Where to start- How to build a healthy plate?

(From Catherine Downey aka @the.sporty.dietitian)

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I often get asked about the best way to build a healthy plate. While the truth is that there is no one single “right” or “perfect” way to create a healthy meal, there is, a basic framework you can use to quickly and easily build a healthy plate.

Unfortunately my framework isn’t as “sexy” as extreme diets or influencers that promise even crazier results, but I promise you it is sustainable, plant-based, guilt-free and it works!

  • Fill 1/2 of your plate with vegetables and/or fruit
  • Fill 1/4 of your plate with a lean good-quality source of protein
  • Fill 1/4 of your plate with a wholesome source of carbohydrate and fibre
  • Check to make sure the meal also has a healthy fat source (thumb sized)

Remember, this is just a guide meant to be used in a relaxed way. There is absolutely no need to measure your food or insist that every single meal meets these criteria.

Portion Control

Close up of hand of Caucasian woman

In order to eat intuitively (instinctively) all you need is your own hand.

Here’s how it works:

  • Your palm determines your protein portions.
  • Your fist determines your veggie portions.
  • Your cupped hand determines your carb portions.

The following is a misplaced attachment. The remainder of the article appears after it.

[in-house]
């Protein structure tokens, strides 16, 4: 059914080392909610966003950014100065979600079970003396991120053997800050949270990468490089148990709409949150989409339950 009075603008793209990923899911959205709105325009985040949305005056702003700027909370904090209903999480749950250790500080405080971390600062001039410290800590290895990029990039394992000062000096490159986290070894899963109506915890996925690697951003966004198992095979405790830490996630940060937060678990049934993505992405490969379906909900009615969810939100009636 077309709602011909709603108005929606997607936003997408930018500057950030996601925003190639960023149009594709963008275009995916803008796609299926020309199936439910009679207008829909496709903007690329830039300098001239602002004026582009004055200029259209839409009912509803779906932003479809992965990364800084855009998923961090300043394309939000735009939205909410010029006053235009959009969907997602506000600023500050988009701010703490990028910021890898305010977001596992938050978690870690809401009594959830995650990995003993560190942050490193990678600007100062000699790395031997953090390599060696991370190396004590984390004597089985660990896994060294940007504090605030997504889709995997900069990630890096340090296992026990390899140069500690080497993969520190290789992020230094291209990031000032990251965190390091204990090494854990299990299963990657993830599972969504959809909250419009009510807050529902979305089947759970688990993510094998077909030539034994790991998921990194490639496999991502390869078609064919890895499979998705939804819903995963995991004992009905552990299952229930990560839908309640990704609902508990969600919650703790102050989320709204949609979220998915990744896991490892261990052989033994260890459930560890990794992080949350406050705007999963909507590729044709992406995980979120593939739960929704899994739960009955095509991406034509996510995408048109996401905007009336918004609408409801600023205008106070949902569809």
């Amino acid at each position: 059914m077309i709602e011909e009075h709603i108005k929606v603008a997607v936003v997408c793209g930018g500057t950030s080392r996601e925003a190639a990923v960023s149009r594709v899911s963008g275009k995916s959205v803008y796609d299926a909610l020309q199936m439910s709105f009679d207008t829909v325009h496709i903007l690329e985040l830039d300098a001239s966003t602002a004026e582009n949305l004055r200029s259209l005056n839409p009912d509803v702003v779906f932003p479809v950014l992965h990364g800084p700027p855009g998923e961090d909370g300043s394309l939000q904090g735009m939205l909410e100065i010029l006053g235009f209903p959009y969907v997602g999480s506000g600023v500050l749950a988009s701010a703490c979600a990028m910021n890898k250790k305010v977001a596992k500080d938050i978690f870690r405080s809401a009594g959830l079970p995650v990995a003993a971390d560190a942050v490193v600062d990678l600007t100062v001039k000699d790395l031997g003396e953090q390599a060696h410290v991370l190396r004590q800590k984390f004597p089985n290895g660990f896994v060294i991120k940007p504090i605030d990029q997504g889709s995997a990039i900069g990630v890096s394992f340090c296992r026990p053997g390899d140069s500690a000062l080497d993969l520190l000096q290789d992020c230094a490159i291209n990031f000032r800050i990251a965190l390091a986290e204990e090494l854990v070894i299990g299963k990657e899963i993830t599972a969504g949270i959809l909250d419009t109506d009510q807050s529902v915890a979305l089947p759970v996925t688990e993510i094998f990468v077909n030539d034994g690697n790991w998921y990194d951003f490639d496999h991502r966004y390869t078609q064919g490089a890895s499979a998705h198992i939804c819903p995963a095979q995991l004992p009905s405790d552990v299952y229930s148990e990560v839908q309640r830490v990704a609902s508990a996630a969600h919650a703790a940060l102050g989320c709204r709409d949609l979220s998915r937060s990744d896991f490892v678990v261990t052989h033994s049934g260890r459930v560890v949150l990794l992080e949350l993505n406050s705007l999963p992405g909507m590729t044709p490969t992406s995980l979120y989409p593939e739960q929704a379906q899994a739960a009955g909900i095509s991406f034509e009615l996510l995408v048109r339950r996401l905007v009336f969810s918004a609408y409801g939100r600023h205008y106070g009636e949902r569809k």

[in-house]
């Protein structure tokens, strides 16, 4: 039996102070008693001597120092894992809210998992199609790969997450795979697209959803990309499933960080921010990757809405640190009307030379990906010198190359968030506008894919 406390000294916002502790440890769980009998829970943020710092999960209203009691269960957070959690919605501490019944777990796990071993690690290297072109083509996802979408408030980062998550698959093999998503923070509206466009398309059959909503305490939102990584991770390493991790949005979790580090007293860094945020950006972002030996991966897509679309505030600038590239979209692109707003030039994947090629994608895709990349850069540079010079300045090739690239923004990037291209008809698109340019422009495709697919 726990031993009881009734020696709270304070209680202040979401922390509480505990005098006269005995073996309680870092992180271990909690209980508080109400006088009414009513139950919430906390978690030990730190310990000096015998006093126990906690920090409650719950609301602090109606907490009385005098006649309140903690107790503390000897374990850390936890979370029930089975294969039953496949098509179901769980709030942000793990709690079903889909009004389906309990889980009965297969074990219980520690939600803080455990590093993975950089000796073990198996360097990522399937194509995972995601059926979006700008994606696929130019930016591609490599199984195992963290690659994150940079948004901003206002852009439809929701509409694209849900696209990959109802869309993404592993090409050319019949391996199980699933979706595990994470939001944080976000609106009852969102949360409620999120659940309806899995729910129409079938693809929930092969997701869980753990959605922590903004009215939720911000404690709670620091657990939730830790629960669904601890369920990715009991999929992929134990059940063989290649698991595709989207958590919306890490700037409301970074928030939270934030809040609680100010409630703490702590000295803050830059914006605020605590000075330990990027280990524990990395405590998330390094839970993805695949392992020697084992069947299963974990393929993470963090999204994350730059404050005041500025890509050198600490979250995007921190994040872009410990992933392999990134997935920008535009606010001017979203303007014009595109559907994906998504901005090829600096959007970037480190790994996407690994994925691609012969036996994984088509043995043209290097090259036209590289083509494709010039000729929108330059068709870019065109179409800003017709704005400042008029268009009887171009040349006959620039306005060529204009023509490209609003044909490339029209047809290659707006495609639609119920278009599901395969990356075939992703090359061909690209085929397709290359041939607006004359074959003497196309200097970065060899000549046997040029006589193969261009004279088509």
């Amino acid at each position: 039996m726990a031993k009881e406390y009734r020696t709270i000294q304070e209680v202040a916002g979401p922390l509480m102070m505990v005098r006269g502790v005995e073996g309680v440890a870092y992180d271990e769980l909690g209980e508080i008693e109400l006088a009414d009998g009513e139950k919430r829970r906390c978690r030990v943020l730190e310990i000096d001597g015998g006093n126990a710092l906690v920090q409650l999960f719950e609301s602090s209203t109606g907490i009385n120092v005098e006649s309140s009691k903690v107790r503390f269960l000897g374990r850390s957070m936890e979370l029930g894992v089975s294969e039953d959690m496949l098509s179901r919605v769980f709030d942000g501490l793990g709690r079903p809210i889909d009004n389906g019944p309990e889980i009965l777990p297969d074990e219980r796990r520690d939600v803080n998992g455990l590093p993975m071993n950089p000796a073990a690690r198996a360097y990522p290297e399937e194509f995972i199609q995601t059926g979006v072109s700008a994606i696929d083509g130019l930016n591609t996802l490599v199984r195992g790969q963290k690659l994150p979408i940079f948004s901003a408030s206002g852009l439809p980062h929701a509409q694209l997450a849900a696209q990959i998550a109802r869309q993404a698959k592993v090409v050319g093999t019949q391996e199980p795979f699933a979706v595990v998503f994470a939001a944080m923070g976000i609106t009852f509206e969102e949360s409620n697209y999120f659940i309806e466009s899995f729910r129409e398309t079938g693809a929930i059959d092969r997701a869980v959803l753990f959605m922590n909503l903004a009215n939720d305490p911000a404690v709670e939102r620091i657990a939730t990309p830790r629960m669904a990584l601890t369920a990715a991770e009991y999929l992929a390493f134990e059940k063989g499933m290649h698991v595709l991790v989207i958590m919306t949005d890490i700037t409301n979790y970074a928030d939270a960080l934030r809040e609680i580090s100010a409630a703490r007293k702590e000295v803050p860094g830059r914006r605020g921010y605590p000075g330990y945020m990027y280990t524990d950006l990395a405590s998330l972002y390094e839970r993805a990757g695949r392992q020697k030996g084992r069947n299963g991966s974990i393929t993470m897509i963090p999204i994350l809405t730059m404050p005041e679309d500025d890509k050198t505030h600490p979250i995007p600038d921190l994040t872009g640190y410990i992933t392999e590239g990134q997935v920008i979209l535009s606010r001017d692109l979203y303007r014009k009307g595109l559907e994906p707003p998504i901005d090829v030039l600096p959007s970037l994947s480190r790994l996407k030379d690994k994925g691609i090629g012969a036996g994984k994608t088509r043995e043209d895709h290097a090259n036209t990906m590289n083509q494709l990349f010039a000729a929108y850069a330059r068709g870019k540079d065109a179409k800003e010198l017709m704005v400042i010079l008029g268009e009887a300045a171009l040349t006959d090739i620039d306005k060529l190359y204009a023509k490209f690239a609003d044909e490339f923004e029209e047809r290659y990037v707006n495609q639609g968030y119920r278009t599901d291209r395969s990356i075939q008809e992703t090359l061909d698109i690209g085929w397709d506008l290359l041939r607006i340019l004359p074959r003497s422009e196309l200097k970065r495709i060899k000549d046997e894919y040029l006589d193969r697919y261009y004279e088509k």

• Your thumb determines your fat portions.

Structuring your diet

A simple and flexible guide for meal planning is outlined below.  Again this is flexible and requirements will depend on your age, sex, weight and activity levels.

For men:

  • 1-2 palms of protein dense foods with each meal
  • 2 fists of vegetables with each meal;
  • 1-2 cupped hands of carb dense foods with most meals;
  • 1 entire thumbs of fat dense foods with most meals.

For women:

  • 1 palm of protein dense foods with each meal;
  • 2 fist of vegetables with each meal;
  • 1-2 cupped hand of carb dense foods with most meals;
  • 1 entire thumb of fat dense foods with most meals.

 

Ideas for Simple Meals

(From Ciara + Catherine! Including a few favourites from my blog!)

BREAKFAST:

  • Eggs On Toast: 2 scrambled eggs, 1 slice of wholegrain toast with mushrooms, cherry tomatoes and a handful of spinach
  • Overnight Oats: (Mix 40g oats, 1 apple grated, ½ tsp cinnamon, ¼ tsp nutmeg, 200g Greek yoghurt, 100ml milk of choice place in a bowl and top with blueberries and 1 tsp flaked almonds – Leave overnight and grab and go in the morning).
  • Ciara’s Overnight Chia Oats

LUNCH: 

DINNER: 

Well guys! That’s a wrap. I hope this post resonated with you and made some sense – it’s been on my mind a lot over the past few weeks and I wanted to share some thoughts and useful advice too! Leave a comment, or message/email Catherine or I on Instagram/Twitter! We would love to know your feedback.

Ciara 🙂 x